Lee Pierce, assistant professor of rhetoric in the Department of Communication, recently interviewed University of Nebraska—Lincoln associate professor of rhetoric and public culture, Kristen Hoerl, about her book, The Bad Sixties: Hollywood Memories of the Counterculture, Antiwar, and Black Power Movements (2018), for New Books Network.
Professor David Levy, who also serves as chair of the Department of Philosophy, was a panelist at the January Eastern Division meeting of the American Philosophical Association. Levy was invited to participate as a part of a panel of the APA Department Chairs Network; the topic of the panel was “Building Support for Philosophy on Campus.”
Suann Yang, assistant professor of biology, and Evan Burr ’20, a biology major, represented Geneseo at the SUNY campus showcase offered in conjunction with SUNY Chancellor Kristina Johnson's State of the University System speech in January. They discussed the Designing Open Modules on Environmental Sustainability (DOMES) project, a Geneseo-based initiative developed by Yang and Karleen West, associate professor of political science and international relations. The online curriculum allows faculty to incorporate sustainability themes into any class. Materials in the DOMES curriculum introduce students to principles of sustainability, specifically focused on food systems.
Aaron Steinhauer, professor of physics, was an invited speaker at the Lithium in the Universe: To Be or Not to Be conference at the Observatory of Rome, Monte Porzio Catone, Italy. Steinhauer presented his talk, “Evolution of the Correlation Between Lithium Depletion and Angular Momentum in Open Cluster F Dwarfs.”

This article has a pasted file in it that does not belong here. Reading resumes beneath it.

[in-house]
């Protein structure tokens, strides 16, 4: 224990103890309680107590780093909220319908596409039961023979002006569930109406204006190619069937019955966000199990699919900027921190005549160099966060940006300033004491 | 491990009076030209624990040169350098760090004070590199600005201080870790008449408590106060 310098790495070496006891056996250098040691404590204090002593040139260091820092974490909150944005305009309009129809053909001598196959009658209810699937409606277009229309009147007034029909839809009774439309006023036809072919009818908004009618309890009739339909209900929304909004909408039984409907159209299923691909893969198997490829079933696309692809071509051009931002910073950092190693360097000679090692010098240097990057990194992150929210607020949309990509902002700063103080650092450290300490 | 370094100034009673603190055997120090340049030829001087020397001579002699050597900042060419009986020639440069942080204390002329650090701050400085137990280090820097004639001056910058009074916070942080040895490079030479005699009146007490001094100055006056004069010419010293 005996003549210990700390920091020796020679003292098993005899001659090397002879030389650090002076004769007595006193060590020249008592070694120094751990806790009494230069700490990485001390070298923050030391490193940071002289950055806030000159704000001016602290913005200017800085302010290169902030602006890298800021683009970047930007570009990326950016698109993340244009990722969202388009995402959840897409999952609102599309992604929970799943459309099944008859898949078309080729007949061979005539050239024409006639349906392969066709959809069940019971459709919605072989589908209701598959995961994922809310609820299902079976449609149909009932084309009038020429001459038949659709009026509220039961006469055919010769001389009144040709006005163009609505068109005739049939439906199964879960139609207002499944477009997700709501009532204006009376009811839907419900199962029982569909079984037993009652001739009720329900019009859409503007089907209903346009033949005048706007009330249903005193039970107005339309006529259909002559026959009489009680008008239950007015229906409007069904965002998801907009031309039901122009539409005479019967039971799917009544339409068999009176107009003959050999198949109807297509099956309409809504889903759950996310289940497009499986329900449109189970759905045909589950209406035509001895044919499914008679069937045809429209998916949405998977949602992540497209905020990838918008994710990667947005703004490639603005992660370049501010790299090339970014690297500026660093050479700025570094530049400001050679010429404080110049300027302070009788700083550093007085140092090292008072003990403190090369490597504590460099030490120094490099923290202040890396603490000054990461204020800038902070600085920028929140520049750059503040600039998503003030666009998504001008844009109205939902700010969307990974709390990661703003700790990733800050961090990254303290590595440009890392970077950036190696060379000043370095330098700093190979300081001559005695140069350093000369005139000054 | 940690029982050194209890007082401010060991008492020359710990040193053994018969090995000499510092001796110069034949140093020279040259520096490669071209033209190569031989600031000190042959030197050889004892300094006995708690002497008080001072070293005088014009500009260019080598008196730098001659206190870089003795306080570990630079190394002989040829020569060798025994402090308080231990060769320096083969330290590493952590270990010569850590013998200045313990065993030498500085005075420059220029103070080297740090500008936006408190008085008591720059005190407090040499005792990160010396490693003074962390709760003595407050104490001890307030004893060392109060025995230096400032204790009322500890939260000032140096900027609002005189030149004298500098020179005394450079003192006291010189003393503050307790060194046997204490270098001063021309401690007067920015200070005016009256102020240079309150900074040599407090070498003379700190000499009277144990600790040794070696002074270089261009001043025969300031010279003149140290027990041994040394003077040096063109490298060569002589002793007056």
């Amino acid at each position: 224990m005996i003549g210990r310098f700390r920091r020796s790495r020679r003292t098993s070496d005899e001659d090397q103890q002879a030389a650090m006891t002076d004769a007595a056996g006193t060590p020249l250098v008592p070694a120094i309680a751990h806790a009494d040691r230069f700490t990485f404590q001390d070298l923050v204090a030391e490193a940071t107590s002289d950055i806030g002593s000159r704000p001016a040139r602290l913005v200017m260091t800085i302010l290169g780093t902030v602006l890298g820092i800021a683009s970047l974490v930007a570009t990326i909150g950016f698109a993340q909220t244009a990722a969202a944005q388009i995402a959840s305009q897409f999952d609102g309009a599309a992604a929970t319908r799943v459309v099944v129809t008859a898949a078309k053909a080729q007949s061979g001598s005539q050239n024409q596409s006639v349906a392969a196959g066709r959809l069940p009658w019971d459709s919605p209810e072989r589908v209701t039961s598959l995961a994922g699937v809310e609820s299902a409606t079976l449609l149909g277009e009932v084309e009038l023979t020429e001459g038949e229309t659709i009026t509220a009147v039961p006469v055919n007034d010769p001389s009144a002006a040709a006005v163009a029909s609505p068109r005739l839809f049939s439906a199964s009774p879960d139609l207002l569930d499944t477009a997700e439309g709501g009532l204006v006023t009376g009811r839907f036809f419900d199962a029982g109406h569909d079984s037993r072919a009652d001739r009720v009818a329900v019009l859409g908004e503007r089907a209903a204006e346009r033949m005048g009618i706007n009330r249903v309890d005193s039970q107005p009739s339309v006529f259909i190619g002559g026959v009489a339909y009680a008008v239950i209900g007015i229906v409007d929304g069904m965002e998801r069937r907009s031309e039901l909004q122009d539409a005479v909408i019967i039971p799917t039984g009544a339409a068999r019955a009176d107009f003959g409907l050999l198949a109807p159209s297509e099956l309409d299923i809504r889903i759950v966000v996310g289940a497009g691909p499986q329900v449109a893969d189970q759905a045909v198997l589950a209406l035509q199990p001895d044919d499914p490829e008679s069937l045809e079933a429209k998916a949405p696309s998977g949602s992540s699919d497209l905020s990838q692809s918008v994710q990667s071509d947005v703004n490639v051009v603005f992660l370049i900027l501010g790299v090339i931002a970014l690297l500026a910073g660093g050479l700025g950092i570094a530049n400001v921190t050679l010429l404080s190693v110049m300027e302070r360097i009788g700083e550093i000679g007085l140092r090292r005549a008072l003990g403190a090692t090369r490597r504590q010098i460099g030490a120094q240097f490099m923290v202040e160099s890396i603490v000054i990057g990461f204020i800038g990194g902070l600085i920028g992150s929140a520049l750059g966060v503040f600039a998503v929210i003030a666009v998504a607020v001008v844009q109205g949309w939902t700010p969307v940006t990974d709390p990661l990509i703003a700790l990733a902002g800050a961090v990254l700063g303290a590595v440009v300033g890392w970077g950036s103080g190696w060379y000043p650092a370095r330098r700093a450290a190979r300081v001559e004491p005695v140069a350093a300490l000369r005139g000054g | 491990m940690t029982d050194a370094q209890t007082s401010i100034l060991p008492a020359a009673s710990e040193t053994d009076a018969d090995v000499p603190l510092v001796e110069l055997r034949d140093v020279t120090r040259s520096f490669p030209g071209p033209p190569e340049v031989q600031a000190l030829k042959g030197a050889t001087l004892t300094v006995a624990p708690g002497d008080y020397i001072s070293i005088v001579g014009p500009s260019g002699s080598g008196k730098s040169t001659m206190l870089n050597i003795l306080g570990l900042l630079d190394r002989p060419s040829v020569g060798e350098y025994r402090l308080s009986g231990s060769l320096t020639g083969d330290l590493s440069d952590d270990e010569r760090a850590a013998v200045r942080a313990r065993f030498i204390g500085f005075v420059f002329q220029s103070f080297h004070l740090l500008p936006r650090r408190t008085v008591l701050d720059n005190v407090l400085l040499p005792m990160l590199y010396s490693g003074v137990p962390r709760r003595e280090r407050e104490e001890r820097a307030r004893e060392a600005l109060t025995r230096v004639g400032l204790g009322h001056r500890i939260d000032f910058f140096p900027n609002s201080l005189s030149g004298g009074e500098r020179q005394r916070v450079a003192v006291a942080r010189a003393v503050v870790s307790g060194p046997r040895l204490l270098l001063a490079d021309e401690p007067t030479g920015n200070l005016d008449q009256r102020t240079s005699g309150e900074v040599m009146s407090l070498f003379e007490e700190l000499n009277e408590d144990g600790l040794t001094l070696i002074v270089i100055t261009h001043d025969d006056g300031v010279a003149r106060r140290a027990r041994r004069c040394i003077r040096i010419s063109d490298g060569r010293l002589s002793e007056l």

Aaron Herold, assistant professor of political science, and Carly Herold, visiting assistant professor in philosophy and political science, have received an award of $10,000 from the Jack Miller Center to support the project “Forum on Constitutionalism and Democracy at the State University of New York at Geneseo.” Funds will establish a campus program focusing on America’s constitutional principles and history and will support a yearly symposium and student discussion groups on issues of pressing public concern. The program aims to serve as a model of what informed civil discourse from multiple perspectives can look like. The grant will support three speakers’ honoraria as well as travel, food, lodging, and advertising costs.
- Historians Justin Behrend, professor and chair of history, Associate Professor Catherine Adams, and Distinguished Professor Michael Oberg have received a $6,000 award from the National Heritage Trust in collaboration with the New York State Parks Division of Historic Preservation. An additional $1,000 for project-related travel expenses will also be reimbursed. Grant funds will support their project, "Underground Railroad (UGRR) Sites in the Genesee River Valley." The project will investigate Genesee Valley UGRR locations and history for the possible creation of interpretive signs. The research will begin with a survey of African American presence in the Genesee Valley using federal census records from the period. This will allow the investigators to determine the locations in which to pursue further records such as newspapers, church archives, antislavery manuscript collections, and town archives.
Lytton Smith’s translation of Ófeigur Sigurðsson's novel Öraefi: The Wasteland (Deep Vellum, 2018), was one of 156 fiction titles selected for the International DUBLIN Literary Award’s 2020 Longlist. Smith is an associate professor of English and creative writing. The award aims to promote excellence in world literature. Nominations are submitted by library systems in major cities throughout the world. The shortlist will be announced in April 2020.